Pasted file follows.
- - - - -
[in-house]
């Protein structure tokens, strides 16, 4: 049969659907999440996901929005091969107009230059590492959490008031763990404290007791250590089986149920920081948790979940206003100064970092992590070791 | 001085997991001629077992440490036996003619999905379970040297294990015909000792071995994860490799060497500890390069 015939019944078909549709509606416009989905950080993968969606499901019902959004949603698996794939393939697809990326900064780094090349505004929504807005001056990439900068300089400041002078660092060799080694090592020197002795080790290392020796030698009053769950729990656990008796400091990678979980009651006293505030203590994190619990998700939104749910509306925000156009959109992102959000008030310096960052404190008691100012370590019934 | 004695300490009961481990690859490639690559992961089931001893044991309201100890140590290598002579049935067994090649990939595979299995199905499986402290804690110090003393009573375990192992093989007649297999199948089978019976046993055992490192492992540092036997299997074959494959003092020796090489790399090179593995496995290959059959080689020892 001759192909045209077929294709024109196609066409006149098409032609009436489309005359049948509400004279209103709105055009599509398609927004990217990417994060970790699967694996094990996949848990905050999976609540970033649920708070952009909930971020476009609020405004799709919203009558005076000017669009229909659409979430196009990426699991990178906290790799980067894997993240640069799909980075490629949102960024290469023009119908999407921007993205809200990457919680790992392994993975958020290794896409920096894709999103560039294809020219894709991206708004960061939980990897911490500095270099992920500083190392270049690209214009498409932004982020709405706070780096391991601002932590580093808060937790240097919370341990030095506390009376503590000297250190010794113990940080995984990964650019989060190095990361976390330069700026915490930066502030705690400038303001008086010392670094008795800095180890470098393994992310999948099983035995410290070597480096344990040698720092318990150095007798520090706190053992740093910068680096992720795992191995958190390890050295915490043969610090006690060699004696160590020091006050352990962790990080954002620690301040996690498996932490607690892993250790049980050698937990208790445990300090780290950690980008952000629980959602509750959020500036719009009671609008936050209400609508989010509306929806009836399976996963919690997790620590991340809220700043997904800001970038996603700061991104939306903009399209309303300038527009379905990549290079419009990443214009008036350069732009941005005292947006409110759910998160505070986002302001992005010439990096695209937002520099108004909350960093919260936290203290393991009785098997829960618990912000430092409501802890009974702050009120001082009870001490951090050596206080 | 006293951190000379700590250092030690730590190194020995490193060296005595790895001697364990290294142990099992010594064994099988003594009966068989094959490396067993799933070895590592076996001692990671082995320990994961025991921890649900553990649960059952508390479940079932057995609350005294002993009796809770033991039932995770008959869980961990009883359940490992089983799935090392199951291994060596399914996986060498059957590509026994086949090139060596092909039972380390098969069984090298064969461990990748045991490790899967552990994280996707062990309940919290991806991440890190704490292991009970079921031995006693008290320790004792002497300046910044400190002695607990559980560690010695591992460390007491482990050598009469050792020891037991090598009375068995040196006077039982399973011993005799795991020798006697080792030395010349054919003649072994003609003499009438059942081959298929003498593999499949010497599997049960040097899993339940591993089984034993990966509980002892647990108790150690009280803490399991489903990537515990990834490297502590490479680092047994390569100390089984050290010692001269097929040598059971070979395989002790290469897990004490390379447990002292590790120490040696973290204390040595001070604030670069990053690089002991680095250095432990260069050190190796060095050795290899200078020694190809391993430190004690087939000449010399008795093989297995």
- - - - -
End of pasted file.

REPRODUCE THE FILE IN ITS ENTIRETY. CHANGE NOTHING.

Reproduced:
[in-house]
């Protein structure tokens, strides 16, 4: 049969659907999440996901929005091969107009230059590492959490008031763990404290007791250590089986149920920081948790979940206003100064970092992590070791 | 001085997991001629077992440490036996003619999905379970040297294990015909000792071995994860490799060497500890390069 015939019944078909549709509606416009989905950080993968969606499901019902959004949603698996794939393939697809990326900064780094090349505004929504807005001056990439900068300089400041002078660092060799080694090592020197002795080790290392020796030698009053769950729990656990008796400091990678979980009651006293505030203590994190619990998700939104749910509306925000156009959109992102959000008030310096960052404190008691100012370590019934 | 004695300490009961481990690859490639690559992961089931001893044991309201100890140590290598002579049935067994090649990939595979299995199905499986402290804690110090003393009573375990192992093989007649297999199948089978019976046993055992490192492992540092036997299997074959494959003092020796090489790399090179593995496995290959059959080689020892 001759192909045209077929294709024109196609066409006149098409032609009436489309005359049948509400004279209103709105055009599509398609927004990217990417994060970790699967694996094990996949848990905050999976609540970033649920708070952009909930971020476009609020405004799709919203009558005076000017669009229909659409979430196009990426699991990178906290790799980067894997993240640069799909980075490629949102960024290469023009119908999407921007993205809200990457919680790992392994993975958020290794896409920096894709999103560039294809020219894709991206708004960061939980990897911490500095270099992920500083190392270049690209214009498409932004982020709405706070780096391991601002932590580093808060937790240097919370341990030095506390009376503590000297250190010794113990940080995984990964650019989060190095990361976390330069700026915490930066502030705690400038303001008086010392670094008795800095180890470098393994992310999948099983035995410290070597480096344990040698720092318990150095007798520090706190053992740093910068680096992720795992191995958190390890050295915490043969610090006690060699004696160590020091006050352990962790990080954002620690301040996690498996932490607690892993250790049980050698937990208790445990300090780290950690980008952000629980959602509750959020500036719009009671609008936050209400609508989010509306929806009836399976996963919690997790620590991340809220700043997904800001970038996603700061991104939306903009399209309303300038527009379905990549290079419009990443214009008036350069732009941005005292947006409110759910998160505070986002302001992005010439990096695209937002520099108004909350960093919260936290203290393991009785098997829960618990912000430092409501802890009974702050009120001082009870001490951090050596206080 | 006293951190000379700590250092030690730590190194020995490193060296005595790895001697364990290294142990099992010594064994099988003594009966068989094959490396067993799933070895590592076996001692990671082995320990994961025991921890649900553990649960059952508390479940079932057995609350005294002993009796809770033991039932995770008959869980961990009883359940490992089983799935090392199951291994060596399914996986060498059957590509026994086949090139060596092909039972380390098969069984090298064969461990990748045991490790899967552990994280996707062990309940919290991806991440890190704490292991009970079921031995006693008290320790004792002497300046910044400190002695607990559980560690010695591992460390007491482990050598009469050792020891037991090598009375068995040196006077039982399973011993005799795991020798006697080792030395010349054919003649072994003609003499009438059942081959298929003498593999499949010497599997049960040097899993339940591993089984034993990966509980002892647990108790150690009280803490399991489903990537515990990834490297502590490479680092047994390569100390089984050290010692001269097929040598059971070979395989002790290469897990004490390379447990002292590790120490040696973290204390040595001070604030670069990053690089002991680095250095432990260069050190190796060095050795290899200078020694190809391993430190004690087939000449010399008795093989297995």